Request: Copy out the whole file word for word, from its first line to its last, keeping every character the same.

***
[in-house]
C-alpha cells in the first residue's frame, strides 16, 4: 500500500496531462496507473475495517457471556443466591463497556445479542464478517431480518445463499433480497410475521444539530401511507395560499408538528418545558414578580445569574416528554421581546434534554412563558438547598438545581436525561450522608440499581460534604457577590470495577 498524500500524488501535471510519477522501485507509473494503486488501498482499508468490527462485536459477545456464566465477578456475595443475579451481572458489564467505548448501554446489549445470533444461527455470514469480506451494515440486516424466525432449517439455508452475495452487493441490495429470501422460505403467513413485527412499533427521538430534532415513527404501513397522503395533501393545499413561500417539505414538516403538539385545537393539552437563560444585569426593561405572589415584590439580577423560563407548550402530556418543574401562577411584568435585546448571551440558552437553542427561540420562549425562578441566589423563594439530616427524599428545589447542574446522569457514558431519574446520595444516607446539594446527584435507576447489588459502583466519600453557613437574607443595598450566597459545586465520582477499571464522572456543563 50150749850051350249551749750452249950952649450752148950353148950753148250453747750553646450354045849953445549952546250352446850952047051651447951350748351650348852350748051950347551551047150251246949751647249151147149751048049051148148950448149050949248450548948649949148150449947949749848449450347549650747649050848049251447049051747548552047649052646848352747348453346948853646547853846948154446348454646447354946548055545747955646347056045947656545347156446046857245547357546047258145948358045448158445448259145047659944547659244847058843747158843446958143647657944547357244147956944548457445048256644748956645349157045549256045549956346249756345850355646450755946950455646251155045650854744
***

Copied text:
[in-house]
C-alpha cells in the first residue's frame, strides 16, 4: 500500500496531462496507473475495517457471556443466591463497556445479542464478517431480518445463499433480497410475521444539530401511507395560499408538528418545558414578580445569574416528554421581546434534554412563558438547598438545581436525561450522608440499581460534604457577590470495577 498524500500524488501535471510519477522501485507509473494503486488501498482499508468490527462485536459477545456464566465477578456475595443475579451481572458489564467505548448501554446489549445470533444461527455470514469480506451494515440486516424466525432449517439455508452475495452487493441490495429470501422460505403467513413485527412499533427521538430534532415513527404501513397522503395533501393545499413561500417539505414538516403538539385545537393539552437563560444585569426593561405572589415584590439580577423560563407548550402530556418543574401562577411584568435585546448571551440558552437553542427561540420562549425562578441566589423563594439530616427524599428545589447542574446522569457514558431519574446520595444516607446539594446527584435507576447489588459502583466519600453557613437574607443595598450566597459545586465520582477499571464522572456543563 50150749850051350249551749750452249950952649450752148950353148950753148250453747750553646450354045849953445549952546250352446850952047051651447951350748351650348852350748051950347551551047150251246949751647249151147149751048049051148148950448149050949248450548948649949148150449947949749848449450347549650747649050848049251447049051747548552047649052646848352747348453346948853646547853846948154446348454646447354946548055545747955646347056045947656545347156446046857245547357546047258145948358045448158445448259145047659944547659244847058843747158843446958143647657944547357244147956944548457445048256644748956645349157045549256045549956346249756345850355646450755946950455646251155045650854744